“Everything changes, however, when people reach stage one and become seekers. For those whom life has raised a question are in the process of breaking with their old presuppositions and searching for better ones. They are not open and the framework of their previous faith no longer works to explain away all else. At stage two (searching for answers) presuppositions are the very nub of the issue for seekers, for what they are looking for is alternative presuppositions to answer their questions. If in their search they were to presuppose that any new faith was true, would it illuminate their world and provide solid answers to their questions?”

“Stage three, by contrast, is all about evidences, and properly so. But when the evidences for the Christian faith – say, the evidence for the reliability of the Gospels or for the historicity of the resurrection of Jesus – come into play at this stage, they are no longer ‘bare facts’ or ‘Christian facts’ that could be eaten up within an unbelieving framework. They are now facts that make sense within the framework of the biblical worldview, and they are now considered with an open mind because the seeker now has an open mind. At this stage, Christian evidences serve to support a solid grounding for the seeker to investigate the adequacy and the truth of the Christian faith.”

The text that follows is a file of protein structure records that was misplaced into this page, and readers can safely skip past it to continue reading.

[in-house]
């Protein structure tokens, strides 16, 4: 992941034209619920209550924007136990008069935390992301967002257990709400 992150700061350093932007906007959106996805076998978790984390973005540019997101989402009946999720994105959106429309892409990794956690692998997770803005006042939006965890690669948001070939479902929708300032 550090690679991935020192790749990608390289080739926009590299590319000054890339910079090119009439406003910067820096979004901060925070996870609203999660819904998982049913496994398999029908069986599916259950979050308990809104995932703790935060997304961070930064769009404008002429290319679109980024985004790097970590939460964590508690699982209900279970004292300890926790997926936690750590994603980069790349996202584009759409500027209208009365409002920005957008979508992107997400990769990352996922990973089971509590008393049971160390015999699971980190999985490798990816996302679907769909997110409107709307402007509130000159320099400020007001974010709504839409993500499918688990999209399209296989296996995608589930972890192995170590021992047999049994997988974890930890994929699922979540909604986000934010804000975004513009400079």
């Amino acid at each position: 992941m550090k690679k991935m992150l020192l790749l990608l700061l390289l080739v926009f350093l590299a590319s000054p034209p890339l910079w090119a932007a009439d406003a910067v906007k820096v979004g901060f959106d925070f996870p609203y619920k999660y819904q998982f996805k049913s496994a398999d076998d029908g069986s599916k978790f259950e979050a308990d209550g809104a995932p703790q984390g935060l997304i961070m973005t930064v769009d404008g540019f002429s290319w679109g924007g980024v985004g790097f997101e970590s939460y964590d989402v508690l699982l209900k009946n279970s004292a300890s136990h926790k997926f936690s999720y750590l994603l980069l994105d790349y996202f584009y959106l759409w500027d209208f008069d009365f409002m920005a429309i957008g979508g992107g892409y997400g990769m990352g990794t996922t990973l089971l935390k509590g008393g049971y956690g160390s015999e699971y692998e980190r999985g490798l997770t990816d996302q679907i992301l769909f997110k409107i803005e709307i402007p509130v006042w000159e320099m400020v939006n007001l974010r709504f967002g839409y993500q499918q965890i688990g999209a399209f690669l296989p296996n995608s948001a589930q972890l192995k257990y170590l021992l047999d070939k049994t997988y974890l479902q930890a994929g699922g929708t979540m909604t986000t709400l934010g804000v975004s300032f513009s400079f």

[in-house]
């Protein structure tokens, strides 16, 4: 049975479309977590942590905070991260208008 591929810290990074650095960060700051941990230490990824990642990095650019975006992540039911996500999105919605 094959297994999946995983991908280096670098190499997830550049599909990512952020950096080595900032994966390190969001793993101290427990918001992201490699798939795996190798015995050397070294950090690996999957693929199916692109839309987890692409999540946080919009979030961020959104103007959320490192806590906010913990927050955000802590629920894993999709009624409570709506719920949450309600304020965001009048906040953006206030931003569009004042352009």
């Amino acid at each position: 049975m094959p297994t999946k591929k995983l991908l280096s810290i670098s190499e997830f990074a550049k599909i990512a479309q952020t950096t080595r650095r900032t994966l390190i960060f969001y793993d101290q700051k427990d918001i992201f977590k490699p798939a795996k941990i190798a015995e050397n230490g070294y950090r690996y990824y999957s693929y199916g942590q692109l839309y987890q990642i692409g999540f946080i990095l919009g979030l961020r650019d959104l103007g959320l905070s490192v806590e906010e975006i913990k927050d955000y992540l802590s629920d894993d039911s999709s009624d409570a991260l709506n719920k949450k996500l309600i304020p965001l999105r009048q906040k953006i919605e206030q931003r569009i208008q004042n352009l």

Great point. Apologetic methods that are biblical, truthful, and reasonable do not conflict, but together contribute to sharing the gospel and explaining the faith!

Os Guinness, Fool’s Talk, p. 246-7.

Shane Lems

A Prophetic Perspective Pastiche …